I could go on and on. There were so many intriguing stories within stories. I really enjoyed the childhood years the most. When Teddy starts into politics, he's harder to relate to. He suffers the terrible blow of losing his beloved mother and his wife on the same day from different illnesses, and just four days after his daughter is born. After that, he retreats to the Bad Lands where he earns respect as a genuine cowboy. I really wish the book had gone on another decade, for my own selfish research purposes, but it ends at a good point: his return to New York City, to a new marriage, and a return to politics.

To my own surprise, I'm left wanting to know more about Teddy Roosevelt. I'll be seeking out more books. ( )
1 vote ladycato | Apr 5, 2014 |
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In the year 1869, when the population of New York City had reached nearly a million, the occupants of 28 East 20th Street, a five-story brownstone, numbered six, exclusive of the servants.
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Amazon.com Product Description (ISBN 0671447548, Paperback)

Mornings on Horseback is the brilliant biography of the young Theodore Roosevelt. Hailed as "a masterpiece" (John A. Gable, Newsday), it is the winner of the Los Angeles Times 1981 Book Prize for Biography and the National Book Award for Biography. Written by David McCullough, the author of Truman, this is the story of a remarkable little boy, seriously handicapped by recurrent and almost fatal asthma attacks, and his struggle to manhood: an amazing metamorphosis seen in the context of the very uncommon household in which he was raised.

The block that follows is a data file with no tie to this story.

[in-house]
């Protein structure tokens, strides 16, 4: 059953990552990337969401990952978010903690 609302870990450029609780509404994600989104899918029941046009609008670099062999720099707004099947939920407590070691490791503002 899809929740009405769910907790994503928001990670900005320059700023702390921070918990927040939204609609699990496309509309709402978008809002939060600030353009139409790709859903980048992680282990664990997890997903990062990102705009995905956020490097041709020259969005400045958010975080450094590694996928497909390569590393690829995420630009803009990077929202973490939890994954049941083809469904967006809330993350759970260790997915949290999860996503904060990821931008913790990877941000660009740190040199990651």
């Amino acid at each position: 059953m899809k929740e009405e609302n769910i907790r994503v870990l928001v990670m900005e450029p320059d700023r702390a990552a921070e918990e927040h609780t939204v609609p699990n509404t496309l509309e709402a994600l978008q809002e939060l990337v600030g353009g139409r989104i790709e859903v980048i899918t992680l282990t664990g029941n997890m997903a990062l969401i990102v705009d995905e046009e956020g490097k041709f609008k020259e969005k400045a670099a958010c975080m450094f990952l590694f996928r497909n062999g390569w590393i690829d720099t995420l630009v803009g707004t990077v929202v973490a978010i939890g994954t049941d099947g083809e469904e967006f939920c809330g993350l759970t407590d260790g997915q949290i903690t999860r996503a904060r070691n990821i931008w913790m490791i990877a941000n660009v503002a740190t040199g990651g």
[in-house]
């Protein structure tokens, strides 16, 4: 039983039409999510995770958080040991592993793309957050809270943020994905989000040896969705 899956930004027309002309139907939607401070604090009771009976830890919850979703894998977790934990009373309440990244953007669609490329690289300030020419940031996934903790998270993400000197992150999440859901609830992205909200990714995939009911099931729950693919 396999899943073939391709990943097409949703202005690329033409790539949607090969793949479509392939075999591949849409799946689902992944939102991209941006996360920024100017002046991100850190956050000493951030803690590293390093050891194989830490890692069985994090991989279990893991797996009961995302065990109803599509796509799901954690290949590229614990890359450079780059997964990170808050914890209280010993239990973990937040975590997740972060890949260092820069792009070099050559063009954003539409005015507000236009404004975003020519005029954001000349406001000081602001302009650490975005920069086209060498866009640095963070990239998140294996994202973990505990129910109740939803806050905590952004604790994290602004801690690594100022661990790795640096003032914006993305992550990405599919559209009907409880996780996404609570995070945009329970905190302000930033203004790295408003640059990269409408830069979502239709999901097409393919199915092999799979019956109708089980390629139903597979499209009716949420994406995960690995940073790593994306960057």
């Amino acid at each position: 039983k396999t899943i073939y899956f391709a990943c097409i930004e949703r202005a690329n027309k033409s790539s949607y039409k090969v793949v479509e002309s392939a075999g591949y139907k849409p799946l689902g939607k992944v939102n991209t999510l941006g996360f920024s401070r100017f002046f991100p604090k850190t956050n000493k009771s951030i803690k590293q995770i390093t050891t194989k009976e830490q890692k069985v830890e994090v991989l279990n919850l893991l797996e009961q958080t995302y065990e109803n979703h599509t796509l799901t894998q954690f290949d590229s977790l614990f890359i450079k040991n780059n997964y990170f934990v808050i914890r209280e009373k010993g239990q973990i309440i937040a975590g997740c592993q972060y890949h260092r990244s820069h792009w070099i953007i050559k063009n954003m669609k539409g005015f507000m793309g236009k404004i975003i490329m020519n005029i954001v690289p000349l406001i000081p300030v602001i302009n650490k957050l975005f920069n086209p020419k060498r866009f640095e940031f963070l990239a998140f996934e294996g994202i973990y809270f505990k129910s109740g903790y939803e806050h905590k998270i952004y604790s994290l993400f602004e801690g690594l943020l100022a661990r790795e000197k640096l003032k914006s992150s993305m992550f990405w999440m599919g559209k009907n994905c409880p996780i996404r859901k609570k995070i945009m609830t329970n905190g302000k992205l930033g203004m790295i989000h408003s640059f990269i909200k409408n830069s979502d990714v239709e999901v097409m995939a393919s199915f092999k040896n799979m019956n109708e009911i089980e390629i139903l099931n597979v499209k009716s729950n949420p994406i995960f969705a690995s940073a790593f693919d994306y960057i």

The father is the first Theodore Roosevelt, a figure of unbounded energy, enormously attractive and selfless, a god in the eyes of his small, frail namesake. The mother, Mittie Bulloch Roosevelt, is a Southerner and a celebrated beauty, but also considerably more, which the book makes clear as never before. There are sisters Anna and Corinne, brother Elliott (who becomes the father of Eleanor Roosevelt), and the lovely, tragic Alice Lee, TR's first love. All are brought to life to make "a beautifully told story, filled with fresh detail", wrote The New York Times Book Review.

A book to be read on many levels, it is at once an enthralling story, a brilliant social history and a work of important scholarship which does away with several old myths and breaks entirely new ground. It is a book about life intensely lived, about family love and loyalty, about grief and courage, about "blessed" mornings on horseback beneath the wide blue skies of the Badlands.

(retrieved from Amazon Mon, 30 Sep 2013 13:54:27 -0400)

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This biography of young Theodore Roosevelt covers his youth when he demanded a strenuous life despite his asthma, weak eyes, and patrician family.